Thanks for the reply and yes. I have used other DAW's before (including FL Studio) Mixcraft has done the job for me for a little while and I have no problem with it. Do you have any recommendations for plug-ins? So far I just use some pre-installed 3rd party plugins for synth and a random free plug-in I found on the net.

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Awesome, thanks for the reply. Yea I currently have Mixcraft 6 (have not upgraded yet) it is the cheapest "DAW" that I have seen so far. My friend says he hates it but for the price, it does way more than it should. I think to have made some decent mixes with Mixcraft so far, but I was just wondering if there was a standard. Also do you do any mastering? If so what programs or plug-in's do you use? Also, do you have any recommendations for third party content for like synth? I just use the Messiah plug-in as well as a random one I found on the internet, and for drums I have addictive drums 2. 

 

Cheapest and easiest to use, compared to FL studio and Reaper IMO. (I won't by trying the demos of any other DAW's until I have cash for them.) Although a few design choices baffle me - for example - I can't edit midi controllers using an automation track, nor can I apply automation for effects over a SubMix track. I've complained about it on the forms though - fingers crossed for a greatly improved Mixcraft 8?

 

Admittedly, I'm fairly inexperienced when it comes to mastering, but:

 

The EZQ Equalizer that comes with Mixcraft is a godsend for simple tone adjustment.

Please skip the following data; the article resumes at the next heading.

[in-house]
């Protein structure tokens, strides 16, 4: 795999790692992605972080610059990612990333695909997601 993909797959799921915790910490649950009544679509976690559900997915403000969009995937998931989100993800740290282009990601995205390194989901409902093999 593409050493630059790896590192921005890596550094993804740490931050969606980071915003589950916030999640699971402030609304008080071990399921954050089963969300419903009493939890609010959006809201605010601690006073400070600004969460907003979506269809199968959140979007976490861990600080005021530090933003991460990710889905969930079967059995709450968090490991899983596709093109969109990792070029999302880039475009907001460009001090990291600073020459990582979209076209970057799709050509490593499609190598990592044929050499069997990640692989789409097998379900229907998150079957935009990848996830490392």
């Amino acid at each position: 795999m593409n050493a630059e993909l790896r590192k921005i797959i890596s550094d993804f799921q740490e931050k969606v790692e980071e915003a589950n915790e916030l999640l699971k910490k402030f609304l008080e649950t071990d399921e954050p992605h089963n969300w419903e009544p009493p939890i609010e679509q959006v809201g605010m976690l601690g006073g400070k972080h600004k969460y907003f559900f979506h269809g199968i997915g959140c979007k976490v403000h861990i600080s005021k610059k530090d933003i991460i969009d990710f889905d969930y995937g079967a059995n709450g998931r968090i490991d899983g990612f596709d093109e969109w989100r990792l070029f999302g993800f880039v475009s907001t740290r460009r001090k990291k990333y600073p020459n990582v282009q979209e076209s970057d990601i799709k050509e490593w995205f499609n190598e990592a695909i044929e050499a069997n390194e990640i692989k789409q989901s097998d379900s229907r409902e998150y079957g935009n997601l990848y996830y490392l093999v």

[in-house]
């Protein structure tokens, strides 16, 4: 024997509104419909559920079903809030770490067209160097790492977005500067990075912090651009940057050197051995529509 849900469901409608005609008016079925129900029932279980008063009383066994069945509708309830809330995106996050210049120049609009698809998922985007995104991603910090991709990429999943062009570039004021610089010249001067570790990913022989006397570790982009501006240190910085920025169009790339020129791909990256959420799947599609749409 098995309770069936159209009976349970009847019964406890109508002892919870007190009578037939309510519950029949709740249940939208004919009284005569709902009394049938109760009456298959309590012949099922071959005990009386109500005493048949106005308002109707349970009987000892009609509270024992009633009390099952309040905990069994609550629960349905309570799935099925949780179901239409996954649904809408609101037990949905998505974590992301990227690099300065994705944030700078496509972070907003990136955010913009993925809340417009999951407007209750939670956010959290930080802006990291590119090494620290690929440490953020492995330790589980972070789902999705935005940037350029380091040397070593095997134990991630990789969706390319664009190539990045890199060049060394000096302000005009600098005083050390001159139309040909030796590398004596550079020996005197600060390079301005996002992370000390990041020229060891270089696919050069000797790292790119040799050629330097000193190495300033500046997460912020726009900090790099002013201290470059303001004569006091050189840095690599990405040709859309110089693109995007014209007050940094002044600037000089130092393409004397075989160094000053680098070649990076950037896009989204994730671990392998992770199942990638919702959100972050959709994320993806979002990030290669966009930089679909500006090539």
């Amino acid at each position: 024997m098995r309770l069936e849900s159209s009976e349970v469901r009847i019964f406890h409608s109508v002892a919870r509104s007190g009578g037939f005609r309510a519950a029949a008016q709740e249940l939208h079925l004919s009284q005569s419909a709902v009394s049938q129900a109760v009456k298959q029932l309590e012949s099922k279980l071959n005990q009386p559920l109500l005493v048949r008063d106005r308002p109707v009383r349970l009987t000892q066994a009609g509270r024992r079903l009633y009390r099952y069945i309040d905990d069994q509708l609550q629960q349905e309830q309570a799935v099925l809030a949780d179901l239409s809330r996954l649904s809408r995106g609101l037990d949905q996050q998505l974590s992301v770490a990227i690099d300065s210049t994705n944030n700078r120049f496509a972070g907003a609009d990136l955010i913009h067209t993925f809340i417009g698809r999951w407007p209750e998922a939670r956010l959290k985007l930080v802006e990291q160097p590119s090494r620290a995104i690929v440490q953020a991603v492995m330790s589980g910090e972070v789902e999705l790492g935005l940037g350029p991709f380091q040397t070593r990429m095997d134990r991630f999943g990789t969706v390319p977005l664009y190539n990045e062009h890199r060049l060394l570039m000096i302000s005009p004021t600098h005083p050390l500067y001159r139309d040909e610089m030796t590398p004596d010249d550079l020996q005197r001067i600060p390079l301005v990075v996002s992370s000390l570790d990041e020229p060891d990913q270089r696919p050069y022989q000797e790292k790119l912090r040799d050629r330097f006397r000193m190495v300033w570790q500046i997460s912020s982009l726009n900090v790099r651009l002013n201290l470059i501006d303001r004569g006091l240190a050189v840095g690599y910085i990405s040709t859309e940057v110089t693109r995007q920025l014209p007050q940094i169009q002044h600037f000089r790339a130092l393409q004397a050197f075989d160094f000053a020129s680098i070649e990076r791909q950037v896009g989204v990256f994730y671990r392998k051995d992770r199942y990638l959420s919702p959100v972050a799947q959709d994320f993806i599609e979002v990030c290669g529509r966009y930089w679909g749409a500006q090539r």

I really like the Parametric EQ 2 that comes with the FL Juice Pack, but there's some free alternatives you can use, like Blue Cat Audio's Triple EQ - only 3 bands though.

LoudMax is a simple limiter that you can get for free. (It has more than 1 knob! It has 2!)

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Cheapest and easiest to use, compared to FL studio and Reaper IMO. (I won't by trying the demos of any other DAW's until I have cash for them.) Although a few design choices baffle me - for example - I can't edit midi controllers using an automation track, nor can I apply automation for effects over a SubMix track. I've complained about it on the forms though - fingers crossed for a greatly improved Mixcraft 8?

 

Admittedly, I'm fairly inexperienced when it comes to mastering, but:

 

The EZQ Equalizer that comes with Mixcraft is a godsend for simple tone adjustment.

I really like the Parametric EQ 2 that comes with the FL Juice Pack, but there's some free alternatives you can use, like Blue Cat Audio's Triple EQ - only 3 bands though.

LoudMax is a simple limiter that you can get for free. (It has more than 1 knob! It has 2!)

Yea that is a bummer that they left out those features, but for the $60 version of Mixcraft I can't  really complain. The  EZQ Equalizer is nice, but limited. For EQ I just use the digital generated mixer board within the program and I can get a good sound from it. Also you can mix each track the way you want plus the master equalizer to top it off.

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  • 2 weeks later...

You might like to check out this handy freeware program for editing individual audio files, useful if you want to make accurate edits to a sound to then bring back into your DAW.

http://sourceforge.net/projects/audacity/
 

As for a standard program, I'm pretty sure there is none.  It really depends on personal taste and budget.  It can help a lot to invest in your gear but there's no doubt some really special work can be made on the most basic of tech.
 

Keep doing what you're doing, developing your skills with what you have available but also do your research into the capabilities of other tech because at some point, you may decide to explore other possibilities with more investment and it helps a lot to understand what options are out there.

My personal preference these days is Ableton Live for the way it has revolutionised the creative workflow, as well as the pretty advanced community created things going on with Max4Live.  There's plenty of other great DAWs out there as well so defo check them out.